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13 Ways Kids Can Be Prepared For Situations That Threaten Their Safety

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By Ira Joshi:

“A 7-year-old boy left murdered in an upmarket school.”

“A 6-year-old raped in a school bus.”

“A 7-year-old molested by her uncle.”

Newspapers are filled with such news – and it has left most parents like us fearful and anxious about the well-being of our kids.

Separation from your child, even for a little while, can be a cause for worry, as it means withdrawing supervision over the child or leaving the responsibility of taking care of the child with other individuals. Whether the child is at school, at the playground, with friends or for a play date at a friend’s place – as a parent, you are constantly thinking about your child’s safety and well-being. And while you cannot always be with your child, you can still equip your child with the knowledge and skills that can help your child stay more alert and safe when you are not around.

After all, safety is the cornerstone for a child’s healthy development. Thus, ensuring that the child is equipped to live safely is very important. Here are a few tips and strategies that you can easily follow at home to make your child be better-prepared for situations that can threaten their safety.

First and foremost, it’s important to establish open lines of communication with the child. Here are a few quick things you can do:

Listen To Your Child

1. Take an active interest in what the child says or feels.

2. Sometimes, young children are not able to express how they feel. As a parent, it is your responsibility to talk to your child about their day, what they liked (or not) at school, in the playground or wherever they went. Try to understand their likes and dislikes, and what makes them happy or sad, comfortable or uncomfortable at home or outside.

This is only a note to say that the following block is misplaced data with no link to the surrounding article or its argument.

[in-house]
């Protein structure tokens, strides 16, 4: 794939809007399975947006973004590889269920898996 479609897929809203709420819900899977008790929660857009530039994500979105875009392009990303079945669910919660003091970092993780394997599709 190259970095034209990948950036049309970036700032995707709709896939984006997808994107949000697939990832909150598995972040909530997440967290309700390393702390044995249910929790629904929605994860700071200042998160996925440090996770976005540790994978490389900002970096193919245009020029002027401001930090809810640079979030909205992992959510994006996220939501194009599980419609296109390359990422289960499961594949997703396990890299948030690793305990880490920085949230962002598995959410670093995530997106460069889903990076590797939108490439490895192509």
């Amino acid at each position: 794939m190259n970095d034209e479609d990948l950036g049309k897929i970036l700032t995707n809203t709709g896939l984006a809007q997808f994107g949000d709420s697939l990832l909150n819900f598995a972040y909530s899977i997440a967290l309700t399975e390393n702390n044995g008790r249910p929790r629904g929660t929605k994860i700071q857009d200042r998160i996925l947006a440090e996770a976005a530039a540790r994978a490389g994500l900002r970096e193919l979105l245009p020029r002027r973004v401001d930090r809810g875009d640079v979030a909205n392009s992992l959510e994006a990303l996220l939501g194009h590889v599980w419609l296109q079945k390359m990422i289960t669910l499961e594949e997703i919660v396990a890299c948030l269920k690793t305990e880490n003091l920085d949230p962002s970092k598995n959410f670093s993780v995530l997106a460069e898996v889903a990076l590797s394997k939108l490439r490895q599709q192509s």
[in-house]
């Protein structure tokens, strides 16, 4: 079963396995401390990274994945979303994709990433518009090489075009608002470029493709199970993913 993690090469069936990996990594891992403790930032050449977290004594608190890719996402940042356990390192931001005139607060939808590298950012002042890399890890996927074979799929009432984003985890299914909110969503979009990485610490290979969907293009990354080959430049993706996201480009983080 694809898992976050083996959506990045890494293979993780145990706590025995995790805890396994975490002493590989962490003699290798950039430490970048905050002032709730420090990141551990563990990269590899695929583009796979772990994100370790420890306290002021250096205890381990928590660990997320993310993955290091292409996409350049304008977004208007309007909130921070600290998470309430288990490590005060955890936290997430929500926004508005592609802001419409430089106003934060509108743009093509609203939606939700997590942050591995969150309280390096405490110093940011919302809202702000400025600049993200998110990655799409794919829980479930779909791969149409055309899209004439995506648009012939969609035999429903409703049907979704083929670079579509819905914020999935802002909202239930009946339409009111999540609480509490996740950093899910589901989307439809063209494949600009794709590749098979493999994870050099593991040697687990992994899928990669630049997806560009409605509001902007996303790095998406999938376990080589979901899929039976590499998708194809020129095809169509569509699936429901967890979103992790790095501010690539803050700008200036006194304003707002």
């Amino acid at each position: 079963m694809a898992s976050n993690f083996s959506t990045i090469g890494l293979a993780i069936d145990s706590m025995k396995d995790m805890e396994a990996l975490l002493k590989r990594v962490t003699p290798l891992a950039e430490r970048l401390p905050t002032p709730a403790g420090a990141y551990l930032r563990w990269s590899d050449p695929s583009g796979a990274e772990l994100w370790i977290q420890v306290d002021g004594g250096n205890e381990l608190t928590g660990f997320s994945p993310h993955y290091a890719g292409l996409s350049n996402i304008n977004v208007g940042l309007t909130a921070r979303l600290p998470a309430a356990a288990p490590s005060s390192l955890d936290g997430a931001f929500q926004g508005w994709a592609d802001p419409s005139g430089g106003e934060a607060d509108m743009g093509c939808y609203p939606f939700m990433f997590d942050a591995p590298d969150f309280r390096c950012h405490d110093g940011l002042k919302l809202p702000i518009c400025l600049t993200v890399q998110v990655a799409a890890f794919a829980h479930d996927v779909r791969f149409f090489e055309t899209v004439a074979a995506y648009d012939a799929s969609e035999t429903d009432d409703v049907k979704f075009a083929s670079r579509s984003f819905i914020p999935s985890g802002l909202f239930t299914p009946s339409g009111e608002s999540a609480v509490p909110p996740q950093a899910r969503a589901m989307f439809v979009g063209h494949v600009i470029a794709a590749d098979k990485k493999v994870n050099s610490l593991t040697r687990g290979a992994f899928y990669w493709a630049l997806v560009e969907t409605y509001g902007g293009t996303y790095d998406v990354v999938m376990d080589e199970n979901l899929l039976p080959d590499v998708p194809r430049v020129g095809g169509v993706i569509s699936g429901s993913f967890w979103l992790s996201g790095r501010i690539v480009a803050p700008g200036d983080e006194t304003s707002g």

3. Be observant of any changes in their behaviour or body language. Sudden changes in mood or behaviour may be the signs of some stress a child is going through. Watch out for signs like sudden aggressive or withdrawn behaviour.

Do Not Judge

1. Create an atmosphere where children feel completely comfortable to share their thoughts openly. They must not feel that they will be dismissed or reprimanded, if they share something.

2. Let them know that ‘it is not their fault’ when they share something with you. This will encourage them to talk openly with you in the future.

3. Most importantly, remain patient, encouraging and supportive.

Set Safety Rules

1. Make safety rules with children, and draw or write them on a paper. Stick the paper where they can see them easily. Go over the safety rules together so that they can remember them.

2. Set boundaries for playing. Children should know where they can go with friends during their play-time. This will help them understand ‘safe’ and ‘unsafe’ places.

3. Make sure that your child knows your full name, phone number and residential address.

4. Traffic safety is also very important, especially if children venture out alone. They must be taught to look both ways before crossing a street and also understand traffic signals.

Teach Personal Safety Rules

 1. Help them be aware of ‘safe’ and ‘unsafe’ situations or touch. A good way to talk to your child is to let them know that ‘any situation or touch that makes them happy is safe‘ and ‘any situation or touch that makes them feel angry, confused, sad or scared is unsafe‘.

2. Teach them that it’s okay to say ‘no’ and ‘stop’, and move away from a situation if they feel uncomfortable, or if someone is being mean and making them feel bad.  If anything makes them uncomfortable, they should open up about it to a trusted adult.